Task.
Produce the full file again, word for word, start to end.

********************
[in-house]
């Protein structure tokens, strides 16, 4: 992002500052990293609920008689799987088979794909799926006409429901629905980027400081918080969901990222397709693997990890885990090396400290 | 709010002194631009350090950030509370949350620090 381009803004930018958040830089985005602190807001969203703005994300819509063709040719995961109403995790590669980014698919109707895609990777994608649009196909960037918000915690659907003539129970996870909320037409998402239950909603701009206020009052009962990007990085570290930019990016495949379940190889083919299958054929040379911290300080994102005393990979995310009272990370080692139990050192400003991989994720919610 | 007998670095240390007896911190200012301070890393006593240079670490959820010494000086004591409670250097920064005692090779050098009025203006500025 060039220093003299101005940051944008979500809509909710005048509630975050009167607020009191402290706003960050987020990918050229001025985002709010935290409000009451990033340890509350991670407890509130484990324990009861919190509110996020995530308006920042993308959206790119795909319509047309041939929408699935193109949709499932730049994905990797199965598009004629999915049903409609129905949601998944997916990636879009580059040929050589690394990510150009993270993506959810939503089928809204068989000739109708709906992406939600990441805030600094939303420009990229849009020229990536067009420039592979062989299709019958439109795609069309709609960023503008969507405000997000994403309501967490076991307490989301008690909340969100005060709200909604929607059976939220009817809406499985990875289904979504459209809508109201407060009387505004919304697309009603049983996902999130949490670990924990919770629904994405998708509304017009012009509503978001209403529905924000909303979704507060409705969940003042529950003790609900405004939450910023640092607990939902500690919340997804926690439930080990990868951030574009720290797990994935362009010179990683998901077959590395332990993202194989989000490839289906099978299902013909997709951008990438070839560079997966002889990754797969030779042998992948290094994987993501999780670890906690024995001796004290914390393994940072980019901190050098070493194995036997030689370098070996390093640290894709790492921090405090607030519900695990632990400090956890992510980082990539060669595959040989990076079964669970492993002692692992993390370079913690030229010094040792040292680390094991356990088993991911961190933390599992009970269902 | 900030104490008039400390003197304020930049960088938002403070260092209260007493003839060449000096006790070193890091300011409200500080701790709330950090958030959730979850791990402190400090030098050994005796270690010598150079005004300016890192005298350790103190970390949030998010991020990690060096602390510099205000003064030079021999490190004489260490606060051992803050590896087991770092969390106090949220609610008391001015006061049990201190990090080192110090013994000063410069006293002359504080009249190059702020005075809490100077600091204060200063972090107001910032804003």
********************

[in-house]
């Protein structure tokens, strides 16, 4: 992002500052990293609920008689799987088979794909799926006409429901629905980027400081918080969901990222397709693997990890885990090396400290 | 709010002194631009350090950030509370949350620090 381009803004930018958040830089985005602190807001969203703005994300819509063709040719995961109403995790590669980014698919109707895609990777994608649009196909960037918000915690659907003539129970996870909320037409998402239950909603701009206020009052009962990007990085570290930019990016495949379940190889083919299958054929040379911290300080994102005393990979995310009272990370080692139990050192400003991989994720919610 | 007998670095240390007896911190200012301070890393006593240079670490959820010494000086004591409670250097920064005692090779050098009025203006500025 060039220093003299101005940051944008979500809509909710005048509630975050009167607020009191402290706003960050987020990918050229001025985002709010935290409000009451990033340890509350991670407890509130484990324990009861919190509110996020995530308006920042993308959206790119795909319509047309041939929408699935193109949709499932730049994905990797199965598009004629999915049903409609129905949601998944997916990636879009580059040929050589690394990510150009993270993506959810939503089928809204068989000739109708709906992406939600990441805030600094939303420009990229849009020229990536067009420039592979062989299709019958439109795609069309709609960023503008969507405000997000994403309501967490076991307490989301008690909340969100005060709200909604929607059976939220009817809406499985990875289904979504459209809508109201407060009387505004919304697309009603049983996902999130949490670990924990919770629904994405998708509304017009012009509503978001209403529905924000909303979704507060409705969940003042529950003790609900405004939450910023640092607990939902500690919340997804926690439930080990990868951030574009720290797990994935362009010179990683998901077959590395332990993202194989989000490839289906099978299902013909997709951008990438070839560079997966002889990754797969030779042998992948290094994987993501999780670890906690024995001796004290914390393994940072980019901190050098070493194995036997030689370098070996390093640290894709790492921090405090607030519900695990632990400090956890992510980082990539060669595959040989990076079964669970492993002692692992993390370079913690030229010094040792040292680390094991356990088993991911961190933390599992009970269902 | 900030104490008039400390003197304020930049960088938002403070260092209260007493003839060449000096006790070193890091300011409200500080701790709330950090958030959730979850791990402190400090030098050994005796270690010598150079005004300016890192005298350790103190970390949030998010991020990690060096602390510099205000003064030079021999490190004489260490606060051992803050590896087991770092969390106090949220609610008391001015006061049990201190990090080192110090013994000063410069006293002359504080009249190059702020005075809490100077600091204060200063972090107001910032804003």